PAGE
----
What Do The Mets Have To Lose?

Tim Tebow could provide a boost for the Mets attendance at the end of the season.

Tim Tebow could provide a boost for the Mets attendance at the end of the season.

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Tim Tebow could provide a boost for the Mets attendance at the end of the season.

By Peter Valentino

Deep in the throes of one of the worst drop off seasons in franchise history, the Mets are sitting on a media gold mine, as Tim Tebow stumbles into the offseason and into the college football announcing circuit. The Mets are destined for a top-10 pick in next year’s draft, and attendance has been dwindling since midseason. So why not call up Tim Tebow?

Everywhere Tebow has gone in the minors, he has brought in the big bucks from Columbia to St. Lucie.  Revenue generated from parking to tickets is significantly higher at home games for these two teams, and equally at away games where Columbia and St. Lucie are the visitor. Sandy Alderson hinted a few months ago that Tebow’s signing was purely for media attention, and the ploy has worked so far. There tends to be an idea that if he is not called up this month, that he will never be called up, especially if the Mets are competitive next year, which they expect to be.  As of right now, if the team wants to focus in on the future, then it needs all the money it can get, which would be easy if they just call up Tebow. That extra money could go towards a free agent that the team needs badly, similar to how the extra cash from the Indians’ World Series run went towards signing Edwin Encarnacion.  It’s almost like cheating to get more money for a team that’s run like a small market team.  Many of my friends who are Mets fans, and even fans of other teams, tell me that if the Mets call up Tebow, they’ll be at Citi Field for his debut.  There’s one more home-stand starting this Friday with the Nationals and the Braves, and it’s an easy way to get more people in the seats and to get a little extra cash.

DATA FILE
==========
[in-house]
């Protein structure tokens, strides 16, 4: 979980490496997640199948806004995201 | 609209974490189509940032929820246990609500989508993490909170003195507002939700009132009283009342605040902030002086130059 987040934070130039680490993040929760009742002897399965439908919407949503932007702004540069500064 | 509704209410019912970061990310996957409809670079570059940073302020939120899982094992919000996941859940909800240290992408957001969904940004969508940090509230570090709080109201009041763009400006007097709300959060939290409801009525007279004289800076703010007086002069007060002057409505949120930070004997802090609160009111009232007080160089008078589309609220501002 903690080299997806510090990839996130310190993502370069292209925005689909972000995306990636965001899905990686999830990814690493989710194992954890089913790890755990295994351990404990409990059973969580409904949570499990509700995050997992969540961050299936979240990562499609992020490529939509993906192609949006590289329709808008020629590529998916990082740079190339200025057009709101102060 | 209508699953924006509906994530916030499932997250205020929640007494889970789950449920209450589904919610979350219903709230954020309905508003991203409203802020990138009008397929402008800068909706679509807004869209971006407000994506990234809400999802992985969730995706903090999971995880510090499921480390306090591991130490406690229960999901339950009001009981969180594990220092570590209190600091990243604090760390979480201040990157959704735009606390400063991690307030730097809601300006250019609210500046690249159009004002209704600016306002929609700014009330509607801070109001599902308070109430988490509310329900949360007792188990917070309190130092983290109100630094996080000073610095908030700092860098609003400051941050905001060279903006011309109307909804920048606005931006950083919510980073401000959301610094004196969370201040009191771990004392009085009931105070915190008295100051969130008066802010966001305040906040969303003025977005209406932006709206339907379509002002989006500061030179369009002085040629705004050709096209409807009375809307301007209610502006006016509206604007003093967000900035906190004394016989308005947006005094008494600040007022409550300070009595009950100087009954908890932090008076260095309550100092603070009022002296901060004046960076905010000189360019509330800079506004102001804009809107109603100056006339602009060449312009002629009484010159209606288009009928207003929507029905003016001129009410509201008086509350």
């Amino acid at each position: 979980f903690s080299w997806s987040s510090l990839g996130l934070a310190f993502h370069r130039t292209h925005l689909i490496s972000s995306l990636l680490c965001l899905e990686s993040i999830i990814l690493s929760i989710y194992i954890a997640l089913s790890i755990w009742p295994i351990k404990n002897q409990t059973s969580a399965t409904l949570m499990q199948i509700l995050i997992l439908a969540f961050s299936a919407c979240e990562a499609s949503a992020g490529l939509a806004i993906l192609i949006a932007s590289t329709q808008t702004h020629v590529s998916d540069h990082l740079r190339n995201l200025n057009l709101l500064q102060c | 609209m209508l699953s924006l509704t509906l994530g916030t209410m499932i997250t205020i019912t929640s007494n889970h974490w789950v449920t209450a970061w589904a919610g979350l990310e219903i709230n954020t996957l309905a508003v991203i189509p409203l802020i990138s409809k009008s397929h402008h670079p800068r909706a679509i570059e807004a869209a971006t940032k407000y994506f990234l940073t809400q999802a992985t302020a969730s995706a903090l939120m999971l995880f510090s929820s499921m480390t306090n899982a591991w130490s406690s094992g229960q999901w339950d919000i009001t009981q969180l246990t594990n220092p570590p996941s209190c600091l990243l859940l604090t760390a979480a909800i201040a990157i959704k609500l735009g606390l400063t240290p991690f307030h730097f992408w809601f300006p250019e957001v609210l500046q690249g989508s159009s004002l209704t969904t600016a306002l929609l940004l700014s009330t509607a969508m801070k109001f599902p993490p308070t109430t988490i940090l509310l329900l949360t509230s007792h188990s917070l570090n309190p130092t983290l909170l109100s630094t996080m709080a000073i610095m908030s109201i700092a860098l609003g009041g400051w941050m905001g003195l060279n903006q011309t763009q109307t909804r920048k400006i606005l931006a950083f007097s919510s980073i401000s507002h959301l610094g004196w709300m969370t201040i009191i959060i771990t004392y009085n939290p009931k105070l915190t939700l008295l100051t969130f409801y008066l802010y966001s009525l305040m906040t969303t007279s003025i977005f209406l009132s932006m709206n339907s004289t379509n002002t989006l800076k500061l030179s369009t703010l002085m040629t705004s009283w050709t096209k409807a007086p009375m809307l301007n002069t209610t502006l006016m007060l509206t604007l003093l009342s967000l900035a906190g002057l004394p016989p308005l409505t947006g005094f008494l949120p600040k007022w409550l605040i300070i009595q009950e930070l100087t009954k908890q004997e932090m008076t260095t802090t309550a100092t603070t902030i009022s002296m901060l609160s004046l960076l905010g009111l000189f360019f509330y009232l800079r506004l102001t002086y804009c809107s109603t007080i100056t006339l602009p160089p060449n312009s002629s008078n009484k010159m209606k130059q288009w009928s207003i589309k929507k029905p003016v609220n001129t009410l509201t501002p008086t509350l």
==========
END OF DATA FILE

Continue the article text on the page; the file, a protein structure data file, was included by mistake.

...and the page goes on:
As far as evaluating the young guys on the Mets, the eye test says Amed Rosario looks for real, as does Dom Smith, although Rosario looks farther along. The development of the reliever prospects that the Mets traded for this summer will be vital in the team’s ability to compete next year. Baseball is slowly turning into a “Bombs and Bullpen” type league, having a slugging lineup along with a bullpen that holds onto leads, which has helped small market teams stay competitive instead of outright tanking. It’s obvious that any good team can be hindered by a bad bullpen, so this gives teams an extra incentive to spend more money on relievers rather than breaking the bank on an ace. If the Mets starters can be healthy and the newfound bullpen guys (Ramos, Rhame and Callahan) can play well, the team could have top tier pitching in 2018.  The other side of the coin, however, is what they will get from their lineup.  Dumping Bruce, Walker, and Duda, replacing them with Nimmo, Lagares, Taijeron, Rosario and Smith.  It isn’t ideal, but the experience coming from this will help the team in the long run.

The Mets are at an interesting spot right now. While the team expects to compete next year, it also wants to cut payroll and keep unproven guys in the lineup. Regardless of what Alderson says, the team is a long way from being in the playoff conversation for 2018. And if they want to use Tebow to get extra cash for free agents, they might as well do it now.